I believe Juniper needs to move beyond its initial SD-WAN centric sales and marketing emphasis on the deal and quickly develop a SASE-specific message, especially as organizations are accelerating their SASE evaluation and adoption plans. I anticipate rivals will use SASE differentiation to counter and outflank the 128 Technology acquisition, especially since Juniper’s initial foray into SASE product offerings and marketing only started in July 2020. In turn, Juniper needs to at least pay tribute to how its AI-driven WAN proposition specifically meets emerging SASE requirements.

Moreover, Juniper needs to closely monitor its Amazon-based Alexa alliance to ensure portfolio continuity and sustained differentiation. Amazon is not exclusively bound to the Juniper/128T alliance and can offer the same class of application awareness capabilities to rivals.

Juniper Acquires 128 Technology: Key Takeaways

Juniper’s acquisition of 128 Technology is essential to providing enduring and strategic differentiation in the SD-WAN market segment. Of concern, the acquisition does not immediately bolster Juniper’s presence in the SD-WAN market. Juniper already trails key SD-WAN rivals such as VMware, Cisco, Fortinet, HPE/Silver Peak, Aryaka, Nokia/Nuage, Versa and Oracle in market share, and the 128T deal does not move the needle in that regard. Juniper needs to exploit the acquisition to capture valuable mind share (and potential market share) in validating that 128T’s session-smart Networking Platform gives it a commanding time-to-market lead in providing breakthroughs in SD-WAN economics and architecture.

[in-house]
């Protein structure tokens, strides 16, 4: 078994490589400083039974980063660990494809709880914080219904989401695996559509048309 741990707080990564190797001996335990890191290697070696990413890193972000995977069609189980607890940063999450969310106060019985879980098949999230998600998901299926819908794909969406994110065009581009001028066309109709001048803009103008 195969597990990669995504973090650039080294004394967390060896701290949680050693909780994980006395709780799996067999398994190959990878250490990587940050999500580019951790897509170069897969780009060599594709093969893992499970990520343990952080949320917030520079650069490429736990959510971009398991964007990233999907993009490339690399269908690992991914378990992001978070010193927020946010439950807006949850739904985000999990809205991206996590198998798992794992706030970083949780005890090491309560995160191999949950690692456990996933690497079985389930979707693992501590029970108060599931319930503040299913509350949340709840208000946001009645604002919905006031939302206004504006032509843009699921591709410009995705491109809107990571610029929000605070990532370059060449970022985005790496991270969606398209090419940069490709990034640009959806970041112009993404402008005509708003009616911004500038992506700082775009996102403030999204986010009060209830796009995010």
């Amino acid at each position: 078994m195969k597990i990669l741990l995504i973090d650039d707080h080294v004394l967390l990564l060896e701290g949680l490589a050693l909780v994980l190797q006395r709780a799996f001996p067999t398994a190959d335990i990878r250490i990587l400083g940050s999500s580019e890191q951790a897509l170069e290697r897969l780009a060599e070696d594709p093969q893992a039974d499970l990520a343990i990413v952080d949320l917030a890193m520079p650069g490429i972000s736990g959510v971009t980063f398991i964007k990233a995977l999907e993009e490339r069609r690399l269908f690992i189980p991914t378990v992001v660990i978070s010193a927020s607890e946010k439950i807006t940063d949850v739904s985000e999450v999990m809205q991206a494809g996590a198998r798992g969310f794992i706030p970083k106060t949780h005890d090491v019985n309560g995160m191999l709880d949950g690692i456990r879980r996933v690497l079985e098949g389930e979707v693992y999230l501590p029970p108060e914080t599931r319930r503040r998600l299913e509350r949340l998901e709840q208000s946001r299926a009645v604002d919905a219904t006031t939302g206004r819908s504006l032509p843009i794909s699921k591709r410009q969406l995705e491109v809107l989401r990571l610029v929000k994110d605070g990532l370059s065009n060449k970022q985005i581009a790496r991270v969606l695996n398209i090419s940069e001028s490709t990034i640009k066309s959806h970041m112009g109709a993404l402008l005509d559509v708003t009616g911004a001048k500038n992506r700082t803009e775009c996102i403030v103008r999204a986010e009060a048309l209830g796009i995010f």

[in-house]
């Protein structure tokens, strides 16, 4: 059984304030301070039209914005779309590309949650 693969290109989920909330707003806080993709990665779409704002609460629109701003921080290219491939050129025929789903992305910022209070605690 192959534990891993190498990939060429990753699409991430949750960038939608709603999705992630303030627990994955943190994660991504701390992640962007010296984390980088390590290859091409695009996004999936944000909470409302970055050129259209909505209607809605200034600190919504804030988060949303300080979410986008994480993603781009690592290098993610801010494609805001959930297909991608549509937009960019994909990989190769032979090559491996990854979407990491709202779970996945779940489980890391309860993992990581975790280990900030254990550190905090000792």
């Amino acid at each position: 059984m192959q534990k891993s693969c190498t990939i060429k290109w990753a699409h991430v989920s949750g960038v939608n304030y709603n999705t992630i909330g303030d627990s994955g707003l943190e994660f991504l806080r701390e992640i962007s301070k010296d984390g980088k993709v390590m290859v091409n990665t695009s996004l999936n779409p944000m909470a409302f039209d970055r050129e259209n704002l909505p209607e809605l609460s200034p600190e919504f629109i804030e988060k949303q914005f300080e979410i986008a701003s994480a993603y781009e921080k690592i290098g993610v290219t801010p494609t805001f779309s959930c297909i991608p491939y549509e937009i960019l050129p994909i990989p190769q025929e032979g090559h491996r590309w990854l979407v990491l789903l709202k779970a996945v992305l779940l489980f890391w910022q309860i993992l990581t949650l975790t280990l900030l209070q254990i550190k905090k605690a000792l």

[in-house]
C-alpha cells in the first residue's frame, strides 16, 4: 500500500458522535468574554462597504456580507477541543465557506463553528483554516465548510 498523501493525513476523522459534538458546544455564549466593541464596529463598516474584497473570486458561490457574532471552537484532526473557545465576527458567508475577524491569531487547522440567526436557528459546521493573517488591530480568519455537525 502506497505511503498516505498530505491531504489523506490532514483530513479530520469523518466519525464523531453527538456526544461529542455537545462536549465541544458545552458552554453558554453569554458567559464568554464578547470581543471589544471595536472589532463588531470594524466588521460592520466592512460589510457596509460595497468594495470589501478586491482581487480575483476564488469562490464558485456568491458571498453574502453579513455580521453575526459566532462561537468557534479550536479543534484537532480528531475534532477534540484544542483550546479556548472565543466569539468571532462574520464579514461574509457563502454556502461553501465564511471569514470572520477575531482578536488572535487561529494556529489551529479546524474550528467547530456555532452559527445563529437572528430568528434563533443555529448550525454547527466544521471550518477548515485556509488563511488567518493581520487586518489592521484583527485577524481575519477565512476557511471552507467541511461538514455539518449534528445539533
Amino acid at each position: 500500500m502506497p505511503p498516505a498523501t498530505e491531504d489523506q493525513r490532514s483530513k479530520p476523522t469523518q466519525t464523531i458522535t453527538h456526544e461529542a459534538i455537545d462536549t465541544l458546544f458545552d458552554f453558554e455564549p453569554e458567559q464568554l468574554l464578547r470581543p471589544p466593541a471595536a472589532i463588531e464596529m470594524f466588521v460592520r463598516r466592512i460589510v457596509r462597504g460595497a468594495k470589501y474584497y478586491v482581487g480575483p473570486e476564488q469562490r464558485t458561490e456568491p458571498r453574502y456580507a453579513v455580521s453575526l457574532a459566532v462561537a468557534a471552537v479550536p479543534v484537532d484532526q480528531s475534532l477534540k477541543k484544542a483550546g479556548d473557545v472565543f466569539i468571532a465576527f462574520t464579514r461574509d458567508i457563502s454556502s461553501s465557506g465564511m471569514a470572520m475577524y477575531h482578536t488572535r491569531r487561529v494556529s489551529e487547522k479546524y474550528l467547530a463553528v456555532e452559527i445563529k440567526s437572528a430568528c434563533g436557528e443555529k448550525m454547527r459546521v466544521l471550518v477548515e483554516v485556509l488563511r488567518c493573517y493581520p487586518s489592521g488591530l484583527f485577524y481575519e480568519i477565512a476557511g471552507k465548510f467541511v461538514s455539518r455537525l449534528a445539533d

I expect major SD-WAN rivals to allocate more portfolio development and marketing resources toward developing the session awareness and session intelligence capabilities of their portfolios. For instance, Cisco can promote the application awareness capabilities of its existing overlay SD-WAN offering as a transitional precursor capability that could help ease the costs and migration challenges to session-centric or session-smart implementations.

However, Juniper has a twofold marketing and portfolio development challenge. Juniper only started integrating Mist’s AI capabilities across its SD-WAN/WAN products and services in July 2020, extending support beyond its LAN/WLAN portfolio. As a result, Juniper needs to first demonstrate that its AI-driven SD-WAN proposition is substantially differentiated from established SD-WAN solutions to warrant accelerated consideration. Next Juniper needs to show it can quickly integrate 128T’s session-smart capabilities into its relatively new AI-driven SD-WAN approach.

As such, I expect rivals to fully challenge Juniper’s ability to execute both portfolio integration and marketing feats in short order. Juniper is a relative newcomer to the SD-WAN space and is touting a new approach to SD-WAN implementations that will take some organizations out of their current comfort zones. The bottom line is I believe Juniper is facing longer sales cycles than the other recent SD-WAN acquisition deals which required integration between different portfolios such as HPE’s takeover of Silver Peak.

Futurum Research provides industry research and analysis. These columns are for educational purposes only and should not be considered in any way investment advice.

Other insights from Futurum Research:

MEF SASE Services: MEF Enlarges MEF 3.0 to Define SASE Services, Dramatically Boosting SASE Cause

Fortinet Gets More SASE with OPAQ Acquisition

AT&T Uses Cisco Secure SD-WAN Technology to Fulfill Growing Digital Workforce Demands but Now Must Get SASE

Image Credit: CIO Bulletin


The original version of this article was first published on Futurum Research.

Ron is an experienced research expert and analyst, with over 20 years of experience in the digital and IT transformation markets. He is a recognized authority at tracking the evolution of and identifying the key disruptive trends within the service enablement ecosystem, including software and services, infrastructure, 5G/IoT, AI/analytics, security, cloud computing, revenue management, and regulatory issues.